Last Updated on March 10, 2021, by eNotes Editorial. Word Count: 487
On the first of May, Winston travels by train to the countryside to meet the girl with dark hair. Though he has managed to avoid questioning by patrols, and though there are no telescreens in the country, he is still wary of the possibility of concealed microphones or of being followed. After walking down a narrow path between bushes, he picks bluebells for the girl until she arrives and silently leads him into a small clearing in the woods. The two kiss, but Winston is nervous, intimidated by the girl’s youth and beauty. Winston learns that the girl’s name is Julia and that she found this hiding spot when she got lost on a community hike. Winston confesses that when he first saw Julia, he wanted to rape and murder her, believing her to be a pure and faithful Party member and possibly even a member of the Thought Police. This amuses Julia, who rips off the red sash she wears—the emblem of the Junior Anti-Sex League—before producing a piece of black-market chocolate. The chocolate stirs a faint, troubling memory in Winston. Julia explains that she participates with seeming enthusiasm in the League and in Party activities to avoid suspicion and that she was attracted by something in Winston’s face that told her he was against the Party. She speaks of her hatred of the Party openly and Winston is unbothered by her swearing, which Party members are not supposed to do. He puts his arm around her waist and finds it feels softer without the red sash.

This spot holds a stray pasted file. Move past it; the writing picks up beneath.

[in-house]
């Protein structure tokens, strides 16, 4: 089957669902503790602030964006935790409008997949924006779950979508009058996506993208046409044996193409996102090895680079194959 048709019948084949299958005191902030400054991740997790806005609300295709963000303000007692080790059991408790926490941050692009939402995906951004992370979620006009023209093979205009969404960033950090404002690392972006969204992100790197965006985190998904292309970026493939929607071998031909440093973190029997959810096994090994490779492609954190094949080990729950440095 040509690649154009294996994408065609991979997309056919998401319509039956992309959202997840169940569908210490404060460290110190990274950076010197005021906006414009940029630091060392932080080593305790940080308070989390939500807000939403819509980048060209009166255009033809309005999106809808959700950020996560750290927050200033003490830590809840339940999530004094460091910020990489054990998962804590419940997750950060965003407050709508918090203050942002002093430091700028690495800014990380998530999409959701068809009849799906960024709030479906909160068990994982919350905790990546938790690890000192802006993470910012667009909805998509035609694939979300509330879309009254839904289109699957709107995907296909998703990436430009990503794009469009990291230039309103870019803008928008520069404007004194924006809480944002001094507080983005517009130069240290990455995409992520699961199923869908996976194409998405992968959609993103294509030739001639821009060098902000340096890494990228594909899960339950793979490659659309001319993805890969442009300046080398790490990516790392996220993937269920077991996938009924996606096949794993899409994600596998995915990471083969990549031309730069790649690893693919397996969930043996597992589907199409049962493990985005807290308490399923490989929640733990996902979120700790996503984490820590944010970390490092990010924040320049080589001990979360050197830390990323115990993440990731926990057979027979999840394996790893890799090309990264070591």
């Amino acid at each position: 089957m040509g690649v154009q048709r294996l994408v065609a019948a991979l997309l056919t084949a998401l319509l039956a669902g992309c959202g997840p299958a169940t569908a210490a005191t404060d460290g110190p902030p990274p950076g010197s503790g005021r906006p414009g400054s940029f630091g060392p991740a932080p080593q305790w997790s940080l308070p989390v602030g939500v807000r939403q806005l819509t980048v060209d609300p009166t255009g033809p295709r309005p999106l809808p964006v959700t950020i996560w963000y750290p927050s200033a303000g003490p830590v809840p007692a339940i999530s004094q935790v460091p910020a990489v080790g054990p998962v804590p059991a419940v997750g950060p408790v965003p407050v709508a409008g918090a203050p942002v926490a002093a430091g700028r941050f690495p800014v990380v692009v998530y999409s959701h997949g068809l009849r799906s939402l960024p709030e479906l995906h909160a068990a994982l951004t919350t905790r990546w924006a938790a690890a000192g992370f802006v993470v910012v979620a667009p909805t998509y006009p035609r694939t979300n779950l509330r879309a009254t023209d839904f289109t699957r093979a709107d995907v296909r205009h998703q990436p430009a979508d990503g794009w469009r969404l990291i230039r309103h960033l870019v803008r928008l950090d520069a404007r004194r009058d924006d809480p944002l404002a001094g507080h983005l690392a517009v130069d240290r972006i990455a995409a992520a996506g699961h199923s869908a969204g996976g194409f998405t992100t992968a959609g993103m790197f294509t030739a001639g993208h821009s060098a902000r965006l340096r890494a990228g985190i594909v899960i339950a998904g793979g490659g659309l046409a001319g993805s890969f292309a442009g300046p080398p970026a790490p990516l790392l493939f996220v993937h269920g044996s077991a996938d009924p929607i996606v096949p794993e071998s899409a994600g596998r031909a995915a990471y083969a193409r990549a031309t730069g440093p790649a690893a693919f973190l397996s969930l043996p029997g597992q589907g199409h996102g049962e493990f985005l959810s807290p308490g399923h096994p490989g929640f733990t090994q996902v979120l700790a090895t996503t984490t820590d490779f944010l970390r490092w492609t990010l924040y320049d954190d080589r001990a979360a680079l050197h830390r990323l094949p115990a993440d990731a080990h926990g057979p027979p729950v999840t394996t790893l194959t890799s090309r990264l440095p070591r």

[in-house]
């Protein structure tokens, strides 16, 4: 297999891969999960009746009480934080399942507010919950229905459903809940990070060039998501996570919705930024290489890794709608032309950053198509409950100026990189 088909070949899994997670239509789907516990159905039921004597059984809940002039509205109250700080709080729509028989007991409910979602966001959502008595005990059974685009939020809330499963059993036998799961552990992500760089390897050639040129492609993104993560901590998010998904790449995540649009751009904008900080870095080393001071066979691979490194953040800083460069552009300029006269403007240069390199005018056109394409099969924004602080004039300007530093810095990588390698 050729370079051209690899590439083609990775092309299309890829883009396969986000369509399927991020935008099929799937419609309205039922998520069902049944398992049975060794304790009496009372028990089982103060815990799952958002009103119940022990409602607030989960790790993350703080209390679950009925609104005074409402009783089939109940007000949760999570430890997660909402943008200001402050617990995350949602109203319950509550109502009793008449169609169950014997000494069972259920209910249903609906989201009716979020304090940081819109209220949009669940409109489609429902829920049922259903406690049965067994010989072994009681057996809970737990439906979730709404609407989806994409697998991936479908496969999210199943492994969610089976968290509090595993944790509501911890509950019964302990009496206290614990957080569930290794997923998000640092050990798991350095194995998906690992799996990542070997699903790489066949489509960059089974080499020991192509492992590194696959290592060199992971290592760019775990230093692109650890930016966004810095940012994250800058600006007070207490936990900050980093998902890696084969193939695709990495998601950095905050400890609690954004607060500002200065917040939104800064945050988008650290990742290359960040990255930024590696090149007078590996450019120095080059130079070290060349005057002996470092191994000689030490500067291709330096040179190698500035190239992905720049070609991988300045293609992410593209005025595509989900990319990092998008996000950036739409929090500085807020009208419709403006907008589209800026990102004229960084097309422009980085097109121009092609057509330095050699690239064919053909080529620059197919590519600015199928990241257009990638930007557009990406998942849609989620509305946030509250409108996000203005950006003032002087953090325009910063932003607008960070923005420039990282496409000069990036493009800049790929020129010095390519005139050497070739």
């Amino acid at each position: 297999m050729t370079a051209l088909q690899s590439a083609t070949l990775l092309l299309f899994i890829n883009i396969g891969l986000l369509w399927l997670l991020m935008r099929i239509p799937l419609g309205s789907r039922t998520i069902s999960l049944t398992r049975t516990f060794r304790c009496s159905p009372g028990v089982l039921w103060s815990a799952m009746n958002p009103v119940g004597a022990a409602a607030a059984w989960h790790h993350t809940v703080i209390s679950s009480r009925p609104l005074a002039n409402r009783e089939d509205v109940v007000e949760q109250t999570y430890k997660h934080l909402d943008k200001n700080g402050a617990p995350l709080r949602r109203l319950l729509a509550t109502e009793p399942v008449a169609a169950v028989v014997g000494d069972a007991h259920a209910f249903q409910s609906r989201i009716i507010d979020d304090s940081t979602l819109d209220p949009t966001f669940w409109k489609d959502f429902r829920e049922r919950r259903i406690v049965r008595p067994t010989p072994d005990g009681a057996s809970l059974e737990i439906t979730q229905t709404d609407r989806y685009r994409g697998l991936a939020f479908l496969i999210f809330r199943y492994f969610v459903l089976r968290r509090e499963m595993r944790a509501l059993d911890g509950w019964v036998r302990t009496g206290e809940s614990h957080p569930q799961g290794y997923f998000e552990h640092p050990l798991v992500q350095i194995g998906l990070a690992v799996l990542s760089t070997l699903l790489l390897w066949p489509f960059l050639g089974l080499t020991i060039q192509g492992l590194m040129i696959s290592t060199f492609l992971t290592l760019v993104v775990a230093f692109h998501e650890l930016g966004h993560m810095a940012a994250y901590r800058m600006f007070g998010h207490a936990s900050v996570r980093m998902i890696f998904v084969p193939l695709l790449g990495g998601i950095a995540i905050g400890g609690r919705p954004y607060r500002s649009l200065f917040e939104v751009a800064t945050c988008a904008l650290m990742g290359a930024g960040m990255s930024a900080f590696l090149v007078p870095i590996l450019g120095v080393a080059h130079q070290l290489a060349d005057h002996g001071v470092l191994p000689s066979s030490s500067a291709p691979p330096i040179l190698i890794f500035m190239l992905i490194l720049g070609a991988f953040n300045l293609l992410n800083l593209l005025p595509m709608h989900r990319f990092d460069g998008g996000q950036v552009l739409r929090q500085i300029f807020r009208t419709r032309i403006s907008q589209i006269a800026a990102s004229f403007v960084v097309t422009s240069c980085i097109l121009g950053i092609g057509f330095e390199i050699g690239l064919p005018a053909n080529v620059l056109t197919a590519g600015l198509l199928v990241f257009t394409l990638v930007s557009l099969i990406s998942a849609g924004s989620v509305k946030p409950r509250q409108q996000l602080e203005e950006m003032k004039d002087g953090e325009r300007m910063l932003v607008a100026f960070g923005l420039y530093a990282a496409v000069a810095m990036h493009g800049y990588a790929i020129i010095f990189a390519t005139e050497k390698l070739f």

The pair walk to the edge of the woods, where they look out across a field that strongly reminds Winston of the Golden Country of his dreams. When a thrush alights on a nearby tree branch, they find themselves entranced by its song. Winston wonders why the bird sings and who it sings for. The couple kiss and then return to the clearing, where Julia flings her overalls aside almost exactly like she did in Winston’s dream. Kneeling down in front of her, Winston asks Julia if she has done this before. Julia replies that she has done this scores of times, always with Outer Party members. Winston is thrilled by this knowledge of other Party members’ corruption and tells Julia that he wants everyone to be corrupt, that he hates purity, and that the more men she has slept with, the more he loves her. What excites him the most is Julia’s assertion that she loves sex in and of itself, as he believes sexual desire has the power to destroy the Party.
After they have sex, Winston watches Julia sleep. He reflects that although he feels tender toward her, pure love and lust are no longer possible because the Party has ensured that every emotion is mixed up with fear and hate. Sleeping together, he believes, was a political act.
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